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Page 35 - The greatest poet even cannot say it; for the mind in creation is as a fading coal, which some invisible influence, like an inconstant wind, awakens to transitory brightness; this power arises from within, like the color of a flower which fades and changes as it is developed, and the conscious portions of our nature are unprophetic either of its approach or its departure.
Page 33 - With all its novel modern powers and practical sense, I am forced to admit that the purely scientific brain is miserably mechanical ; it seems to have become a splendid sort of self-directed machine, an incredible automaton, grinding on with its analyses or constructions. But for pure sentiment, for all that spontaneous, joyous Greek waywardness of fancy, for the temperature of passion and the subtler thrill of ideality, you might as well look to a wrought-iron derrick.
Page 24 - The unseen clouds of the dew, which lie Like fire in the flowers till the sun rides high, Then wander like spirits among the spheres...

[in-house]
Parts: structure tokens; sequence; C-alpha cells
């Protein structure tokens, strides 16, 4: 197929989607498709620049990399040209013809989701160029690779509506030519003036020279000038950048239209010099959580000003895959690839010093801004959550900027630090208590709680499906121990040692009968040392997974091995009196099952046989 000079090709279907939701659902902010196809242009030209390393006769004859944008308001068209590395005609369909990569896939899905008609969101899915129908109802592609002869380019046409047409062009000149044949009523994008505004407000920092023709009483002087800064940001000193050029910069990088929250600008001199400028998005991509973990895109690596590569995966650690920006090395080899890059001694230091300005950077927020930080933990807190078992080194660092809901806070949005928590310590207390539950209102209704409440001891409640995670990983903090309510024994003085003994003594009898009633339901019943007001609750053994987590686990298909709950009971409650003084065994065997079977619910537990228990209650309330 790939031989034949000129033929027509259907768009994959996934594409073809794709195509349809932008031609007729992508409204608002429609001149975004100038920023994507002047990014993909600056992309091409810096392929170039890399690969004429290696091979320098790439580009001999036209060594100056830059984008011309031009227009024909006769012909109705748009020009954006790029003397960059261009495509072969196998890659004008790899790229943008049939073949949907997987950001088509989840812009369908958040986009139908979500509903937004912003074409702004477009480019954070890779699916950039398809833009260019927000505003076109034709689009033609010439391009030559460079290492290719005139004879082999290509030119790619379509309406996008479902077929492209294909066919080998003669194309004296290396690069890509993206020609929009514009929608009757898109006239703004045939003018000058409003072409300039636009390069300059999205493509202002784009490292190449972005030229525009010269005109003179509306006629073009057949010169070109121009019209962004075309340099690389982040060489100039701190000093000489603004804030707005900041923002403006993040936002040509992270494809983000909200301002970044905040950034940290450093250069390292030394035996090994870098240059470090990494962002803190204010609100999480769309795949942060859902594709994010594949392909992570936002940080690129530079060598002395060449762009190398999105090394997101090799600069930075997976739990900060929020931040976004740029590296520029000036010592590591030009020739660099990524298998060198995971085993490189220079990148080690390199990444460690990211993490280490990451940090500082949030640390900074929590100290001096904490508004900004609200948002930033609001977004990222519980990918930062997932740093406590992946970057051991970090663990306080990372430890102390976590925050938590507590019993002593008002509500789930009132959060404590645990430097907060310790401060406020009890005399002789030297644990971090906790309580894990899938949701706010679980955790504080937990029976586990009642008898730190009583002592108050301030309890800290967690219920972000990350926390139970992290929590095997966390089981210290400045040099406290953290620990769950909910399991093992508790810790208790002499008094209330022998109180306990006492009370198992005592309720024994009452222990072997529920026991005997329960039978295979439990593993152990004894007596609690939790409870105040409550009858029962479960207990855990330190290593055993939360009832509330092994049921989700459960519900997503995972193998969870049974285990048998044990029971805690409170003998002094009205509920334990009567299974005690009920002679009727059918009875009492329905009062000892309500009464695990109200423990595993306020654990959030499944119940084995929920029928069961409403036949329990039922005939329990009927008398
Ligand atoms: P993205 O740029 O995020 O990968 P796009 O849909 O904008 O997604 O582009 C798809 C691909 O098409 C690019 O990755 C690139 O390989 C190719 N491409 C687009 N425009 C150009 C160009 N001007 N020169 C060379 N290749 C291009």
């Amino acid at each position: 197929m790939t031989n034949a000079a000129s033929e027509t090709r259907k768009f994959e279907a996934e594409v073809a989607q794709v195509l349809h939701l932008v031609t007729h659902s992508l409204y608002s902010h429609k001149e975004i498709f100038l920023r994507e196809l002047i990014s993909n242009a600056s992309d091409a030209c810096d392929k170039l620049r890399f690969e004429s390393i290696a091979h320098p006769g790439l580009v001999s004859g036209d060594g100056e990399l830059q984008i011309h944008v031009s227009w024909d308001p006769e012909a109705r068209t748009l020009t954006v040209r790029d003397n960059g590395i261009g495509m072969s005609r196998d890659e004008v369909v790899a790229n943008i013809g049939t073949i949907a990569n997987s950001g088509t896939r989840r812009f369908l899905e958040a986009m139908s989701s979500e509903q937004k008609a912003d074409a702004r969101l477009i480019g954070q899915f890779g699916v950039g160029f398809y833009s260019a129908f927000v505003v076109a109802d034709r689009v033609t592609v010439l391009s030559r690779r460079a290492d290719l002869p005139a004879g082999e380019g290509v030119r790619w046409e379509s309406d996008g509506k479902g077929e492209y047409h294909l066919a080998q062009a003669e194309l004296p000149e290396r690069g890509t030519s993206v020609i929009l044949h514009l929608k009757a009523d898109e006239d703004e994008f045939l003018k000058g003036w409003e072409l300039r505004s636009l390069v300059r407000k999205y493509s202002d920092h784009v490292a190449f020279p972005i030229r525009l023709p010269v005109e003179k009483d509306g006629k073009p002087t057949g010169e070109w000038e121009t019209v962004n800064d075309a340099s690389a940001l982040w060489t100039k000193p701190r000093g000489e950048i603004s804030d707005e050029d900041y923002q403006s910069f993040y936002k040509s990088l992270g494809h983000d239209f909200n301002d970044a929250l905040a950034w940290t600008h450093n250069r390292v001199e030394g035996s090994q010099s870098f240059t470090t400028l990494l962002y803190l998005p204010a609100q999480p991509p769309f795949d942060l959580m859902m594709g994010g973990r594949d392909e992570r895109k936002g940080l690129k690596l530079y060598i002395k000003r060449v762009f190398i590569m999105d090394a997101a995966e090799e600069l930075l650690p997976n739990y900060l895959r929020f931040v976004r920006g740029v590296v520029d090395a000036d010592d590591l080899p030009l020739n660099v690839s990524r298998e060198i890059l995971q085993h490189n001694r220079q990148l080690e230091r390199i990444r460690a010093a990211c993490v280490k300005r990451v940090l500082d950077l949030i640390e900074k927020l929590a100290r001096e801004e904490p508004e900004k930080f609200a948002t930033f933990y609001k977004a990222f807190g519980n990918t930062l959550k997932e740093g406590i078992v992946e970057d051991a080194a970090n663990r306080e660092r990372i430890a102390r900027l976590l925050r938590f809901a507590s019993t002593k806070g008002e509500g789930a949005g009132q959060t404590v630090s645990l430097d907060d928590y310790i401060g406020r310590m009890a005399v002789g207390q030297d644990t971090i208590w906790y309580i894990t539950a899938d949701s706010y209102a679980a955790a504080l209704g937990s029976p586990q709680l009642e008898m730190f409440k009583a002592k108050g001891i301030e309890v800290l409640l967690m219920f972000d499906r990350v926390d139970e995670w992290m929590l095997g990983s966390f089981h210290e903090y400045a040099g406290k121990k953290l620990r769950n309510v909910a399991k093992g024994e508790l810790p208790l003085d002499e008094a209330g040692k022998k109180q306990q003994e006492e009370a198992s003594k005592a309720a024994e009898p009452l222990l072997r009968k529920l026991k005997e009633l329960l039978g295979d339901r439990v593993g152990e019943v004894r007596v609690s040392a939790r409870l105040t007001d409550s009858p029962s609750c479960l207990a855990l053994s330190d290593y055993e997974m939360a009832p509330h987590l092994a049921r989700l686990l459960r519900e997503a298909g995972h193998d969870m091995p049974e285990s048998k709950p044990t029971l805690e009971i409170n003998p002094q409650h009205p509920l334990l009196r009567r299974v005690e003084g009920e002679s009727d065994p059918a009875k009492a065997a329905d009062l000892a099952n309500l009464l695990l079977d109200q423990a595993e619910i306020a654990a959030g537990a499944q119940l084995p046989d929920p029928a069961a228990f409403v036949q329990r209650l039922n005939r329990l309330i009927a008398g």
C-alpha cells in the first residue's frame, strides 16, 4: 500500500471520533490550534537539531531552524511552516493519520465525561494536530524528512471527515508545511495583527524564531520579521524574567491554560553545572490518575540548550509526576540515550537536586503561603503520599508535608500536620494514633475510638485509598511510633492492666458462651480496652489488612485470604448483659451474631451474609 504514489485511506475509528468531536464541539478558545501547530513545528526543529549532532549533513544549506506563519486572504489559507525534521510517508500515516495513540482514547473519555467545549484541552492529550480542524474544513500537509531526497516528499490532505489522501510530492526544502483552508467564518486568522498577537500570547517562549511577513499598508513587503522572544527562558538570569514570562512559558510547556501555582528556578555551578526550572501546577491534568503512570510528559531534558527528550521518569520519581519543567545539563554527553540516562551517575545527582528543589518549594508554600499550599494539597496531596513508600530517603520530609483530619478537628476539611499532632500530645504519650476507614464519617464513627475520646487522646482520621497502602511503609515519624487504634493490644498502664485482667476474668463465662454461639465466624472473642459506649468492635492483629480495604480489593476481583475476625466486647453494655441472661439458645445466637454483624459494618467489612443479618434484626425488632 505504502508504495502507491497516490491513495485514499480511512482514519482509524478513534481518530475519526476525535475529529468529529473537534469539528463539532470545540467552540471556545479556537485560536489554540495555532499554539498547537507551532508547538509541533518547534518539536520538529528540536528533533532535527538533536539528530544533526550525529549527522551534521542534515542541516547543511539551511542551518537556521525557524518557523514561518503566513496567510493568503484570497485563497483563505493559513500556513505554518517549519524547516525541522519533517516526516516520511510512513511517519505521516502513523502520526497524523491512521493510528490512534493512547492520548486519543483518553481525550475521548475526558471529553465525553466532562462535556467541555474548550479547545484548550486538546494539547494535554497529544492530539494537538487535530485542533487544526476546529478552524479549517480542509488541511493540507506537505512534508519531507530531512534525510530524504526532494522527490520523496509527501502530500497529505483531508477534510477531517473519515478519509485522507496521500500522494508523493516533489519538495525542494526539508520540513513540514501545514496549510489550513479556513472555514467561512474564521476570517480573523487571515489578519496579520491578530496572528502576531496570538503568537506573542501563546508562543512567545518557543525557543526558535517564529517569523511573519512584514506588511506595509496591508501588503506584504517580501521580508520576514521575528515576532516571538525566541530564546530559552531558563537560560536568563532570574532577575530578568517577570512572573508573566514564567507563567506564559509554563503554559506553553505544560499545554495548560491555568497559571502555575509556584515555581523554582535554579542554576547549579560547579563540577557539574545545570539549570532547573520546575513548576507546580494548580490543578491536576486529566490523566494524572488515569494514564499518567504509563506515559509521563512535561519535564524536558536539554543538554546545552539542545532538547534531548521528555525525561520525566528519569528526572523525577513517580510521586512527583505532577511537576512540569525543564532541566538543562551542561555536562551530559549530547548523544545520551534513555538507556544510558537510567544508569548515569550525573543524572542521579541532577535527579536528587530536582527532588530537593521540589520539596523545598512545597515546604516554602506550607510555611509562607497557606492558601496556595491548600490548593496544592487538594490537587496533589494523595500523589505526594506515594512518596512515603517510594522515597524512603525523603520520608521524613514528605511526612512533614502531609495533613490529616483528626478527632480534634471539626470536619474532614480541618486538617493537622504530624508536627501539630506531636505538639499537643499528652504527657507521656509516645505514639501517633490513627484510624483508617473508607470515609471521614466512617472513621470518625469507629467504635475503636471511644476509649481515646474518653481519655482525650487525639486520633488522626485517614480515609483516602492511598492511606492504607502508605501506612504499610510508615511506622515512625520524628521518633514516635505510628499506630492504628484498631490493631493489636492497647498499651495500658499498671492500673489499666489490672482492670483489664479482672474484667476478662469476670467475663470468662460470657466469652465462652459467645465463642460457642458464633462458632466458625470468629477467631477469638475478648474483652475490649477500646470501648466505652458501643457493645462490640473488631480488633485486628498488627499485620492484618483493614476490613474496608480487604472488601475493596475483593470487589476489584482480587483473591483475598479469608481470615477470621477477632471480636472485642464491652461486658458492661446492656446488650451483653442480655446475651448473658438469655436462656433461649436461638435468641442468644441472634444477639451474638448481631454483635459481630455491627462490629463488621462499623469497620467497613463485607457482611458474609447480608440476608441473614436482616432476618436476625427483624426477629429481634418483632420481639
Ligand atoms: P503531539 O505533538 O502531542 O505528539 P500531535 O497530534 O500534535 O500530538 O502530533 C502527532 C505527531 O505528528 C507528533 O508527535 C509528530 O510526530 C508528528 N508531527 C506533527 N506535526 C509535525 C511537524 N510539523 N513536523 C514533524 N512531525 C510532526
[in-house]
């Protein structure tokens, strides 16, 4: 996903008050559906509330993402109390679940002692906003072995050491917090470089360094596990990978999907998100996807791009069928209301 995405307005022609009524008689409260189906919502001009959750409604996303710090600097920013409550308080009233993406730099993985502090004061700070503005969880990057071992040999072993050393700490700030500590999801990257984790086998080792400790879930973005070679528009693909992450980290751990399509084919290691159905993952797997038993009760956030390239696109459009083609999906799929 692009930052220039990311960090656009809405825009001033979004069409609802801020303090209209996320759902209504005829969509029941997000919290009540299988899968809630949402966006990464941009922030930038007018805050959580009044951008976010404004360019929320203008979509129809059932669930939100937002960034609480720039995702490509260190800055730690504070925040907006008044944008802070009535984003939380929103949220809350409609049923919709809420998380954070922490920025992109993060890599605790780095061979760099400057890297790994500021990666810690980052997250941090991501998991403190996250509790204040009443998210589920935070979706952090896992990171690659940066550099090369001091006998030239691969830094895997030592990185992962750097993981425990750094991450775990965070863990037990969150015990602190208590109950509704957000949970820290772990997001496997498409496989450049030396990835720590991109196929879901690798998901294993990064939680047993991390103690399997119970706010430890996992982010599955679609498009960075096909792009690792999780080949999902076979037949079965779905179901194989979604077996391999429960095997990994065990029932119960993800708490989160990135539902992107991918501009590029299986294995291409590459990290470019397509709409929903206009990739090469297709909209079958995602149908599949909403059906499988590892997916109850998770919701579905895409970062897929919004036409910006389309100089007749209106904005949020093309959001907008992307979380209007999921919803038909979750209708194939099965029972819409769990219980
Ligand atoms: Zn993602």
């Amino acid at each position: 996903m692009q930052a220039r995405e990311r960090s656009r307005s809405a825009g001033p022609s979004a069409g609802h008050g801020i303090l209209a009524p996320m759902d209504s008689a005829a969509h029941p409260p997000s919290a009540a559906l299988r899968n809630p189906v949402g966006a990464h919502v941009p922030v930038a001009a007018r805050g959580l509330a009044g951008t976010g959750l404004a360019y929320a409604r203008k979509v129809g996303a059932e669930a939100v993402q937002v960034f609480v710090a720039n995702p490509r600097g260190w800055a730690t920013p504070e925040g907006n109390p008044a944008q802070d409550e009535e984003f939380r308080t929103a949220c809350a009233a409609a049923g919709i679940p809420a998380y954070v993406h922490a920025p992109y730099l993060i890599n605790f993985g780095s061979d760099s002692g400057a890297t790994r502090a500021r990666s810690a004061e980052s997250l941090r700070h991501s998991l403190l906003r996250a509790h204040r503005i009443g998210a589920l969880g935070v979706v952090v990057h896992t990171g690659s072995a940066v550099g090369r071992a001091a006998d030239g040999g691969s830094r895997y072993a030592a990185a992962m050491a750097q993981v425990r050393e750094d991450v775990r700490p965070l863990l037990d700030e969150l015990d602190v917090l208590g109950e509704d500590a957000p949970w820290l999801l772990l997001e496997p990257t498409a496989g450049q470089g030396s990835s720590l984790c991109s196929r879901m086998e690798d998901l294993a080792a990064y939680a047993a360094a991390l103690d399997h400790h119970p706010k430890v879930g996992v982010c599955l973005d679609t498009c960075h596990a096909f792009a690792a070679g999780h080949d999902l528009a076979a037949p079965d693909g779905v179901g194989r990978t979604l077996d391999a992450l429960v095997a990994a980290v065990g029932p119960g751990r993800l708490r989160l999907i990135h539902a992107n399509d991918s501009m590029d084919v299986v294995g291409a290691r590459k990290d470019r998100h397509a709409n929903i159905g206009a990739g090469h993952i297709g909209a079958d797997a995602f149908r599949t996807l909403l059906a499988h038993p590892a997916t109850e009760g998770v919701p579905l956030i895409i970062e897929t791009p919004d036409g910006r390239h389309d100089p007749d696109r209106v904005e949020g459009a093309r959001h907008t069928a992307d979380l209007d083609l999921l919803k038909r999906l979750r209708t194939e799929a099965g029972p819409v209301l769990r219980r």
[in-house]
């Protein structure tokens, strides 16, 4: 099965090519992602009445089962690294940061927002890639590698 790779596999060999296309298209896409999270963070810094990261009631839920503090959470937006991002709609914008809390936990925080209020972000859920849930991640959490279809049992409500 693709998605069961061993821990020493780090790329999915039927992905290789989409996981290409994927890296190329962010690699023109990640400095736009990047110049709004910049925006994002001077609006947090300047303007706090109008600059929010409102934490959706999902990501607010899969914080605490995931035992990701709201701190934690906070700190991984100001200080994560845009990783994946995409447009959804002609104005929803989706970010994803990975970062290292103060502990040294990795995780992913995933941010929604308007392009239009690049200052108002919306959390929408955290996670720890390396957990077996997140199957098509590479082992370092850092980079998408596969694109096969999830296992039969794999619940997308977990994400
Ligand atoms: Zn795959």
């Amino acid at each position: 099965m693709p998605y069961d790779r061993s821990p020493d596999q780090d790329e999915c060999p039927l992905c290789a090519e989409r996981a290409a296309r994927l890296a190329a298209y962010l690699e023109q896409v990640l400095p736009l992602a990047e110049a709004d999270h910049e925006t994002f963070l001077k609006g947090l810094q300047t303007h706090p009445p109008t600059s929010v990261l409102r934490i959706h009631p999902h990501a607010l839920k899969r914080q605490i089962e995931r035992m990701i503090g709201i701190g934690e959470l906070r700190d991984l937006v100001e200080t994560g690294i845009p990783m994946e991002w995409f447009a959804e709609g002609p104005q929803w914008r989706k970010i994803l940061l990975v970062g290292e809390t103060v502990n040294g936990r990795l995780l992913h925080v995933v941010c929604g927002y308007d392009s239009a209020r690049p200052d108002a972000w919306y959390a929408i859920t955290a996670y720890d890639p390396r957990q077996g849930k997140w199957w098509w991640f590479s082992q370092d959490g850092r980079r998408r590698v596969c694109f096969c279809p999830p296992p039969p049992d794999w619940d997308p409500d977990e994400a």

Page 36 - And now my soul gets heated, and if nothing disturbs me the piece grows larger and brighter, until, however long it is, it is all finished at once in my mind, so that I can see it at a glance as if it were a pretty picture or a pleasing person. Then I don't hear the notes one after another, as they are hereafter to be played, but it is as if in my fancy they were all at once.
Page 39 - The talisman of arrogance, indolence and ignorance is to be found in a single word, an authoritative imposture, which in these pages it will be frequently necessary to unveil. It is the word ' ought' — ' ought or ought not,
Page 214 - For ennui is a growth of English root, Though nameless in our language : — we retort The fact for words, and let the French translate ' That awful yawn which sleep can not abate.
Page 39 - ought' — 'ought or ought not,' as circumstances may be. In deciding ' You ought to do this — you ought not to do it,' — is not every question of morals set at rest ? If the use of the word be admissible at all, it ' ought ' to be banished from the vocabulary of morals.
Page 43 - ... who had no way of getting at it all except the gossip — printed or written — of these very old soldiers, should be able to go behind them all, and give an account of their life, not only more vivid than they themselves have ever given, but more accurate. It really seems a touch of that marvelous intuitive quality which for want of a better name we call genius. Now is it a correct criticism of the book to complain, as one writer has done, that it does not dwell studiously on the higher aspects...